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    Paul Laurence Dunbar Autograph Manuscript Signed. One page, 4.8" x 7.75", n.p.; [circa 1898-1899]. Dunbar has handwritten the verses of his poem entitled "Hymn," which was written in dialect and first published in Lyrics of the Hearthside (Dodd, Mead & Company, 1899).

    Oh li'l lamb out in de col'
    De Mas'tah call you to de fol'
    Oh li'l lamb
    He hyeah you bleatin' on de hill,
    Come hyeah an' keep yo'mou'nin still
    Oh li'l lamb.
    De Mas'tah sen'de Shepud fo'f
    He wandah souf, he wandah no'f,
    Of li'l lamb.
    He wandah eas', he wandah wes'
    De win' a-wrenchin' at his breas'
    Oh li'l lamb.
    Oh tell de Shepud whaih you hide
    He want you walkin' by side
    Oh li'l lamb.
    He know you weak, he know you so',
    But come, don't stay away no mo',
    Oh li'l lamb.
    An' afah while de lamb he hyeah
    De Shepud's voice a-callin' cleah
    Sweet li'l lamb.
    He answah f'om de brambles thick
    'Oh Shepud, I's a comin' quick'
    Oh li'l lamb.

    Paul Laurence Dunbar

    Paul Laurence Dunbar (1872-1906) was one of the first African-American poets to gain national recognition. Dunbar's parents were freed slaves from Kentucky and he would draw on their stories of plantation life throughout his writing career. By the age of fourteen, Dunbar had poems published in the Dayton Herald. While in high school he edited the Dayton Tattler, a short-lived black newspaper published by classmate Orville Wright. Unable to afford college, Dunbar worked for a while as an elevator operator while he continued to writing poetry. In 1893, Dunbar self-published a collection called Oak and Ivy. To help pay the publishing costs, he sold the book for a dollar to people riding in his elevator.

    Condition: The document has two horizontal folds and several small pin holes, but otherwise is in good condition.

    More Information:

    Referred to by Frederick Douglass as "the most promising young colored man in America," by 1895 Dunbar's poetry was being published in national newspapers and magazines, such as the New York Times. That same year his second collection of poems, Majors and Minors, was published. His poems in this book were written in standard English (called "majors") and in dialect (called "minors"). Although the "major" poems outnumbered those written in dialect, it was the dialect poems that brought Dunbar the most attention. Soon gaining international acclaim, Dunbar embarked on a six-month reading tour of England in 1897. When he returned to the United States, he received a clerkship at the Library of Congress. While living in Washington, D.C., Dunbar published a collection of short stories entitled Folks from Dixie (1898), a novel The Uncalled (1898) and two additional collections of poems, Lyrics of the Hearthside (1899) and Poems of Cabin and Field (1899). He left his position at the Library of Congress in December 1898 to spend his full time writing and giving readings. Over the next five years, he published three more novels and three short story collections. Between 1902 and his death in 1906 at the age of 33 as a result of tuberculosis, Dunbar produced three additional collections of poems, Lyrics of Love and Laughter (1903), Howdy, Howdy, Howdy (1905), and Lyrics of Sunshine and Shadow (1903), which cemented his reputation as America's premier African-American poet.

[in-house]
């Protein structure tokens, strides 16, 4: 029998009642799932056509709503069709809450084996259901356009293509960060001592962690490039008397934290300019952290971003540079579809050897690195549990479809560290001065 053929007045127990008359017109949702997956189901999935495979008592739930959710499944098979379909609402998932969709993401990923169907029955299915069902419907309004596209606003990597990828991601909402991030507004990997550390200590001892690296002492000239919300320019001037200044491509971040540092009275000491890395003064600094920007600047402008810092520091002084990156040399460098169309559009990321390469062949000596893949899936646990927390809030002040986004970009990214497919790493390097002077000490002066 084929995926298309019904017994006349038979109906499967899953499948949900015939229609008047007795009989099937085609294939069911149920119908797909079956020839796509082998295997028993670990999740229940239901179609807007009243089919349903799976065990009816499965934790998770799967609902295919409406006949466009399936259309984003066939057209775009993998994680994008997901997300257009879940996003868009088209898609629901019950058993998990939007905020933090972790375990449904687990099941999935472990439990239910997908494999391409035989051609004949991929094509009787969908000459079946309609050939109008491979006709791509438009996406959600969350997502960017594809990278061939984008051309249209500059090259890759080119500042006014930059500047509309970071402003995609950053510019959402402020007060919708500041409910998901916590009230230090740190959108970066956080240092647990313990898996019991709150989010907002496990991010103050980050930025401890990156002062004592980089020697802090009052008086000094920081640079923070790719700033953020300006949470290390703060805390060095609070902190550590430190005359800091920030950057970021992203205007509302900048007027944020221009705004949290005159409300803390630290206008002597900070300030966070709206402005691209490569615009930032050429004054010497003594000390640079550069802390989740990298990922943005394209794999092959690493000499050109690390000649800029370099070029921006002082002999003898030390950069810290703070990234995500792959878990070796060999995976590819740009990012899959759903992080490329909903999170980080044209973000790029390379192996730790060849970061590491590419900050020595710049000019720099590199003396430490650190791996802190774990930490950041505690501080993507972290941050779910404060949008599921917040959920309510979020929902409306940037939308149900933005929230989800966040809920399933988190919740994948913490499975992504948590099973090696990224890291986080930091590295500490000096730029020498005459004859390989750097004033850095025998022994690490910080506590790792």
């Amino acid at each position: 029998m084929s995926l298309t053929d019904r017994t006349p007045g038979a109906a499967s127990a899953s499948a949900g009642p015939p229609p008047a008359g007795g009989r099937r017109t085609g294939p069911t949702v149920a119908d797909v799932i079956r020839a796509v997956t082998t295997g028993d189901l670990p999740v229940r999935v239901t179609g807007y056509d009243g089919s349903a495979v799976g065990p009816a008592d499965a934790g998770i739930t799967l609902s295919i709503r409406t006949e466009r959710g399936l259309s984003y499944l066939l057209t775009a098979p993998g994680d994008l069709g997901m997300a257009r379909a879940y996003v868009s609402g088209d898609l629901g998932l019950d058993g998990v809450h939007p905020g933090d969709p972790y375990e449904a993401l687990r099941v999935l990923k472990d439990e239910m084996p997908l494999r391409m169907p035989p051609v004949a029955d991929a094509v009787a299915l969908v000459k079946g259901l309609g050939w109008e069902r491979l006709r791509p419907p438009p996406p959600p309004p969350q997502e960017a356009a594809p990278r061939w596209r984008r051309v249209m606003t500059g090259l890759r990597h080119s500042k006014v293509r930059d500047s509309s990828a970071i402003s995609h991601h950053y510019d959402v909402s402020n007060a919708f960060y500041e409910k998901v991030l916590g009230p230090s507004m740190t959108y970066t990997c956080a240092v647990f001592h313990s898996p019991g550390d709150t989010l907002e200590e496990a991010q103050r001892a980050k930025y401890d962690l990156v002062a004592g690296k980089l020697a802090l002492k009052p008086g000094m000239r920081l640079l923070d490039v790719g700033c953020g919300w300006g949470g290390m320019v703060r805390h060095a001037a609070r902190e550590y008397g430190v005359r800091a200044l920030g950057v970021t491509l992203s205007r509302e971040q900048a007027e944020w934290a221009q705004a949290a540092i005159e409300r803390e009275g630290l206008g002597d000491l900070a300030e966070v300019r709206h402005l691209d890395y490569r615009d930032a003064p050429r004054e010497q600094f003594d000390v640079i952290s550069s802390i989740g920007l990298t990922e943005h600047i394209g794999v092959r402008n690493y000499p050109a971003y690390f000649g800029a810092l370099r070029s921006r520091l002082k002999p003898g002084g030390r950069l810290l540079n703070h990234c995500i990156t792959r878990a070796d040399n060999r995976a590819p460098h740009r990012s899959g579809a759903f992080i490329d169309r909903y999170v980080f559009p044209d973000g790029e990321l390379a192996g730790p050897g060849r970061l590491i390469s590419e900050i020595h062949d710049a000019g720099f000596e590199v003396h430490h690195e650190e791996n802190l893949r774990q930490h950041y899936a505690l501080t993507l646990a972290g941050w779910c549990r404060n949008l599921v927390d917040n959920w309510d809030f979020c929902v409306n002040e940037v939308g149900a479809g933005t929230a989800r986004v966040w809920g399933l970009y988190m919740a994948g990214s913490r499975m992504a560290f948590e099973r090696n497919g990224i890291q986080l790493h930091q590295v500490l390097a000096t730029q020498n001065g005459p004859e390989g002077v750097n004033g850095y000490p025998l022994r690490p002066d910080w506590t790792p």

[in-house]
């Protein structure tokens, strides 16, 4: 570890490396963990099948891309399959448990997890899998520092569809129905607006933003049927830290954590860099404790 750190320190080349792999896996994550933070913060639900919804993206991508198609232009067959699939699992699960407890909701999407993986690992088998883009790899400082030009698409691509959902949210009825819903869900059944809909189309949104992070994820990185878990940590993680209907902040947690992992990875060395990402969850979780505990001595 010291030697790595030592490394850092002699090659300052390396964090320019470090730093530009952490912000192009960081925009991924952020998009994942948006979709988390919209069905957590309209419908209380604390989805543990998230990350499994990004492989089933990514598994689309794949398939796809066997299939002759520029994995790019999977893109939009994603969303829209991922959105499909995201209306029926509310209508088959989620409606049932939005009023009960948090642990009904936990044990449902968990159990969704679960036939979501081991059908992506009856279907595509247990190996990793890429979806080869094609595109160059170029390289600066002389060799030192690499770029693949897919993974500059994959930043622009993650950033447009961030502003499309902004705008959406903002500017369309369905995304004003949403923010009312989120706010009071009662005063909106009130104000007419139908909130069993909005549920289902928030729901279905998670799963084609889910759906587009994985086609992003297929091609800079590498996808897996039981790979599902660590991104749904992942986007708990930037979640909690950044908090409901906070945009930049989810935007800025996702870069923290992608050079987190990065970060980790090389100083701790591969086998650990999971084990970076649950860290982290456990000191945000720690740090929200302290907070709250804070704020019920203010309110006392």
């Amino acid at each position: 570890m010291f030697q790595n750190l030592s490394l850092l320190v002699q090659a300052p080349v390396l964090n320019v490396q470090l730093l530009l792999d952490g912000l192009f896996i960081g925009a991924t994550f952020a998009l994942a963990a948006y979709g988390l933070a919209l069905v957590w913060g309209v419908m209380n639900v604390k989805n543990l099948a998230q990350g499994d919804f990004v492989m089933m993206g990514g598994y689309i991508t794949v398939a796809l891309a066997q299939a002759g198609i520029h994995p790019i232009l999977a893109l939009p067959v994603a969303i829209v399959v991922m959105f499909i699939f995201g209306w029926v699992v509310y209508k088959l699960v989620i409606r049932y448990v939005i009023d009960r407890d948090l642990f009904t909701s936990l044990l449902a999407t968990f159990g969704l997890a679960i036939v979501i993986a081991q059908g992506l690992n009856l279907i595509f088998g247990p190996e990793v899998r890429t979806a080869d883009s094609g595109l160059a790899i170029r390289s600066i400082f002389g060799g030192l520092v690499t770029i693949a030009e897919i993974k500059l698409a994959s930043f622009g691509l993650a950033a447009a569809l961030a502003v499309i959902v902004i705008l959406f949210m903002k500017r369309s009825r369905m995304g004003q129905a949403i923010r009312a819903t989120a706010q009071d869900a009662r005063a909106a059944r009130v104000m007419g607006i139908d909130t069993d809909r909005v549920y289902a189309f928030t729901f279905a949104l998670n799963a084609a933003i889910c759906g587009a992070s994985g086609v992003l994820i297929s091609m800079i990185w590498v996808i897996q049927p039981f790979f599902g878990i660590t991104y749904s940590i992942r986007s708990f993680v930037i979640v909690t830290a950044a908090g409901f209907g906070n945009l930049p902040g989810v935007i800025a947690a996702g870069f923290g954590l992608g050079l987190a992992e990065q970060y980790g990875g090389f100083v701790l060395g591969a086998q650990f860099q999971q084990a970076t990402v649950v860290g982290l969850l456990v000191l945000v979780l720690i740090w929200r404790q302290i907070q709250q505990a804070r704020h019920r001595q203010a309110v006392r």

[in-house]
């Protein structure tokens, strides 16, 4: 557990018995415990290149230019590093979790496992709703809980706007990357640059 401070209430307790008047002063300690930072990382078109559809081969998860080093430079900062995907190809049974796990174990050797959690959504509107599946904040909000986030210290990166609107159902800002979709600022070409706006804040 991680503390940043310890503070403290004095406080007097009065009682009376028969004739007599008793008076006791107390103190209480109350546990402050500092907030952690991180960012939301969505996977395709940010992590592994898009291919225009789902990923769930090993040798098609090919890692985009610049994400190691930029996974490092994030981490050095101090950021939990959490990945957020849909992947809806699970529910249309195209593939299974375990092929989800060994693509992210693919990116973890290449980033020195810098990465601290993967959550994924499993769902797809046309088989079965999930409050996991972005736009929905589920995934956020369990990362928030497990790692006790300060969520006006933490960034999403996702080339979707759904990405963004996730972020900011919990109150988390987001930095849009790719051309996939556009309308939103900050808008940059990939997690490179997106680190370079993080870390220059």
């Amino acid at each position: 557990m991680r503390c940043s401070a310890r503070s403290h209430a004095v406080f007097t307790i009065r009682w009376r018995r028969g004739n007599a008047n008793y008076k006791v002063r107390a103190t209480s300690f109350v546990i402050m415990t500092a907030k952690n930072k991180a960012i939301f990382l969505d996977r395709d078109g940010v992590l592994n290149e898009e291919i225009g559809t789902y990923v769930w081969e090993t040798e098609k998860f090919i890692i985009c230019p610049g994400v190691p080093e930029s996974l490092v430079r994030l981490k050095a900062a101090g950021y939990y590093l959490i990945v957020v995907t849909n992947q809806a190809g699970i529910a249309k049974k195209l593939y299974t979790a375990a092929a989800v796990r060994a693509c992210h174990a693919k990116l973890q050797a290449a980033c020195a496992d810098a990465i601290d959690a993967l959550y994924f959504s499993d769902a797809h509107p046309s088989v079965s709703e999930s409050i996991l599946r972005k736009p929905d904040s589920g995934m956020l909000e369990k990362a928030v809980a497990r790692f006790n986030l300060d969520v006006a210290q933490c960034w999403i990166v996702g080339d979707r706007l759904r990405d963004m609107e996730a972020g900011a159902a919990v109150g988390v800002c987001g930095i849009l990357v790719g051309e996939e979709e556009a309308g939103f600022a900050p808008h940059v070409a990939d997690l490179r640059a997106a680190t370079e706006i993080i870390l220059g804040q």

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    October, 2017
    19th Thursday
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